John Sloan, McSorley's Bar
oil on canvas, 1912
Detroit Institute of the Arts
no copyright infringement intended

He was surly, as I said, but the old customers were fond of him and even proud of his moods: they all had grown together, and Bill's outbursts made them believe they were young again. Sometimes, when a newcomer entered the picture, one of these old guys was going to Bill saying, hey Bill, lend me fifty dollars, don't be stingy, there ain't no pockets in the shroud! Bill was replying with gamy epithets, and the customer was turning to the newcomer, see? Anyway, when the closing hour was coming, Bill called everybody and bought them a round. It was a habit inherited from his father, and Bill was keeping it scrupulously. He worshiped his father, and didn't make any change in the tavern, to keep it as it had been in the old times.

Here are two other paintings by Sloan, made by 1928/29. In one of them we can see Old Bill surrounded by cats: it was one of his passions, he was keeping cats in the bar and was feeding them copiously. And the other painting is just celebrating the spirit of McSorley's, the clients gathered there one Saturday night.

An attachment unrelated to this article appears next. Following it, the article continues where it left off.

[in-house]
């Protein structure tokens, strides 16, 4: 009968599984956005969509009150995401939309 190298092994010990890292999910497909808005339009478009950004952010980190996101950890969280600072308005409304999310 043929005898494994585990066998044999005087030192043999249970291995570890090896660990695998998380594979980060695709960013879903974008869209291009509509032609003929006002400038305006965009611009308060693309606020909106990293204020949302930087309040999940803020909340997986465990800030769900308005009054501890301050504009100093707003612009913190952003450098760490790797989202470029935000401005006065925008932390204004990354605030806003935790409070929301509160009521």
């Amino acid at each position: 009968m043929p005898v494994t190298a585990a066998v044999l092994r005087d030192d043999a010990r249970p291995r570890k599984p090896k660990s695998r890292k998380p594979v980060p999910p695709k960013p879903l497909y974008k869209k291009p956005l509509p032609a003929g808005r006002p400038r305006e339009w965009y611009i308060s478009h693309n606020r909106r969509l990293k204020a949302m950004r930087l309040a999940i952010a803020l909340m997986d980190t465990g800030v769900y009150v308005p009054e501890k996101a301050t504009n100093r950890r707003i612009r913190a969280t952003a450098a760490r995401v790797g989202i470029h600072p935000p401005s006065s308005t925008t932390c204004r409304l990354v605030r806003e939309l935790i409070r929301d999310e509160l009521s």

John Sloan, McSorley's Saturday Night, 1928
no copyright infringement intended

One of the artists who were regulars there brought one evening a friend who was an anarchist, a guy always in trouble with the police for his incendiary speeches. Though Old Bill was a staunch reactionary, he took a liking for the anarchist and they became good friends. Once a policeman warned him about that long-haired nut. - Why? asked Bill. Hell, man, this guy wants to blow up every bank in the country! - So am I, answered Bill, who actually did not have any confidence in banks, and was always operating only with cash. Definitely the old school guy.